In this case, it seems we have the Many Worlds Interpretation, which is indeed local, and reproduces quantum mechanics on generic initial conditions. But it does not satisfy counterfactual definiteness (because, in T’Hooft’s terminology, it is not possible to determine which perturbations are changeables and which are superimposables.)

@Scott, 135:

From T’Hooft’s earlier papers (like the one I quoted), I actually got the impression that he thought P=BQP (or at least P/qpoly = BQP/qpoly).

Also thanks for letting the comment thread open for so long.

gentzen #70: Let me repeat the claim and the excuse for the missing explanation:

15 mK * k_B / h = 312.5 MHz where k_B is the Boltzmann constant, h is the Planck constant, and 15 mK is the temperature of 15 milliKelvin at which Sycamore was operated. Assume I would try to explain why those 312.5 MHz are a lower bound for how fast the quantum bits must be operated (or at least controlled) for extended quantum computations. …

…

By coincidence, I don’t have access to Lienhard Pagel’s explanation of that claim at the moment, and no longer enough time to properly write down …

Now I have access to Lienhard Pagel’s explanation again. In “Information ist Energie,” section “2.5.8 Quantencomputing,” page 44, the claim is mentioned for the first time:

Wo liegen nun die Vorteile des Quantencomputings? Zuerst sollen einige technische Vorteile genannt werden:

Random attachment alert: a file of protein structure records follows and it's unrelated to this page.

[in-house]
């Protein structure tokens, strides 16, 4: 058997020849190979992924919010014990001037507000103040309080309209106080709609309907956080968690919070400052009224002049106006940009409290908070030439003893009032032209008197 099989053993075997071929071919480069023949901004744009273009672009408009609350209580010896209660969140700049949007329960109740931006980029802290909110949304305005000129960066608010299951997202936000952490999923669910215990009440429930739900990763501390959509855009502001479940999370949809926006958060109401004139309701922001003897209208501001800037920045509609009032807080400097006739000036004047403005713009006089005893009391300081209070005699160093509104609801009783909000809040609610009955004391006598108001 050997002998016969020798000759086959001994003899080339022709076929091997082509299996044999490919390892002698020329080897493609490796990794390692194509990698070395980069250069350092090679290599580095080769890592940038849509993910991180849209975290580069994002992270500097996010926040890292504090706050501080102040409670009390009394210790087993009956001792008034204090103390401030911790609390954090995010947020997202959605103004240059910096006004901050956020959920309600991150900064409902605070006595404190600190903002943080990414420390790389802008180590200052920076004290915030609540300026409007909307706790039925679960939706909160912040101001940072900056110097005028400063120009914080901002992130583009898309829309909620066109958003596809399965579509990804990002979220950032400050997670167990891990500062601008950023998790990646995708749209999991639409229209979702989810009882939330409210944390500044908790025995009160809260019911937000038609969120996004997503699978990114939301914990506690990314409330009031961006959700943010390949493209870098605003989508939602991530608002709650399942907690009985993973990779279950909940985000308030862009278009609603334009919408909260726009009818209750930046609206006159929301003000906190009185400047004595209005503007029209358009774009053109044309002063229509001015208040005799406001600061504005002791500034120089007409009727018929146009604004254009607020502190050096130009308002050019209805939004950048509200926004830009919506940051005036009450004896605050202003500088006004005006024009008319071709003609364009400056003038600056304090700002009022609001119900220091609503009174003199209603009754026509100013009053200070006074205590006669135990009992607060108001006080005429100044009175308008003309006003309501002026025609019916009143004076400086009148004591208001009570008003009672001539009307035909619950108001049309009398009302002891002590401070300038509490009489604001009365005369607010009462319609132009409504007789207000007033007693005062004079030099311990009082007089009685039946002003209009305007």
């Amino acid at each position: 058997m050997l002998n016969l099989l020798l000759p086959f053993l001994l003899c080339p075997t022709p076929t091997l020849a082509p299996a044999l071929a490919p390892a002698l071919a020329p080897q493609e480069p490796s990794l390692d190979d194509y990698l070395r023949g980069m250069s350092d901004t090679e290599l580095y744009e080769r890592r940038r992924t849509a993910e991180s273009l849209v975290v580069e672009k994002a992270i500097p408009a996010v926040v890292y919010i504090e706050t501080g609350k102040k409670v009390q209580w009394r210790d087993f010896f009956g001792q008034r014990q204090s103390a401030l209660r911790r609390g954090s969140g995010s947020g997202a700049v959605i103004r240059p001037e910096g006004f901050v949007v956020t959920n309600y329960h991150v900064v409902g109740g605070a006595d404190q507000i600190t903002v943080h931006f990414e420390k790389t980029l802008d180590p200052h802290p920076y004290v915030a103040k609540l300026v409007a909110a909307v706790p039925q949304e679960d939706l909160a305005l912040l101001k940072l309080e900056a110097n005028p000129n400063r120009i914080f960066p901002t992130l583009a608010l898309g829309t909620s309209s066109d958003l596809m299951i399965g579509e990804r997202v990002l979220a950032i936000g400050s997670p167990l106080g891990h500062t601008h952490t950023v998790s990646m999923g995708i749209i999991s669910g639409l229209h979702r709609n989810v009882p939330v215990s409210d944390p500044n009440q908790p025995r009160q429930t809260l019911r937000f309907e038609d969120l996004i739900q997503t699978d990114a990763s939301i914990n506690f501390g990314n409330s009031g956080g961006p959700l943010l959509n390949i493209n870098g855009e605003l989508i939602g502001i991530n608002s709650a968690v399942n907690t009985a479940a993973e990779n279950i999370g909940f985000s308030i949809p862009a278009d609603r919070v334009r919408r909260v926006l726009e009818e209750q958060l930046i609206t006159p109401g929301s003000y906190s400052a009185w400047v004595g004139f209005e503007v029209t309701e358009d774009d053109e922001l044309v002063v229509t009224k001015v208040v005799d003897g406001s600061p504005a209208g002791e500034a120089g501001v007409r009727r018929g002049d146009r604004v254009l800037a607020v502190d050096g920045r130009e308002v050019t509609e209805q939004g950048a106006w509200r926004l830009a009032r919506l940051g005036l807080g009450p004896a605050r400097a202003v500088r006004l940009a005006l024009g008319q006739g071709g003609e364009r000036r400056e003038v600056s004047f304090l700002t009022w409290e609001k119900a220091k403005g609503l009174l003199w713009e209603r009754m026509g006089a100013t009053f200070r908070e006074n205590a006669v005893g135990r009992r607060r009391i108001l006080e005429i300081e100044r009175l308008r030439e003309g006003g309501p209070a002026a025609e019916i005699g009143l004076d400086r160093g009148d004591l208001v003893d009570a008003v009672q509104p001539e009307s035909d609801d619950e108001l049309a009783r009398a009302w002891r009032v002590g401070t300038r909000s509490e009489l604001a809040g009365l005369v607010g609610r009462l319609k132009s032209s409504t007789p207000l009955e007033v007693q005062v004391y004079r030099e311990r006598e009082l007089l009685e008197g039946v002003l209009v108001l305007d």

…

3. Quantensysteme, die bei Raumtemperatur funktionieren, müssen sich gegenüber dem thermischen Rauschen der Umgebung durchsetzen. Wie aus Abbilding 4.4 ersichtlich, kommen bei Raumtemperatur nur relativ hochenergetische Quanten in Frage, weil sie sonst durch die Wärmeenergie der Umgebung zerstört würden. Diese Systeme können wegen ΔEΔt ≈ h dann nur schnell sein, auch als elektronische Systeme.

Google’s translation to English feels faithful to me:

What are the advantages of quantum computing? First, some technical advantages should be mentioned:

…

3. Quantum systems operating at room temperature must prevail over the thermal noise of the environment. As shown in Figure 4.4, only relatively high-energy quanta are possible at room temperature because they would otherwise be destroyed by the thermal energy of the environment. Because of ΔEΔt ≈ h, these systems can only be fast, even as electronic systems.

(Figure 4.4 shows energy and time behavior of natural and technical processes. The horizontal axis shows time, the vertical axis energy. Shown processes include super novae, gamma burst, nuclear bomb, ultrafast laser, CMOS, neuron, and many different types of radiation. All radiation processes are on a straight line in that double logarithmic plot, and below that line is the forbidden region.)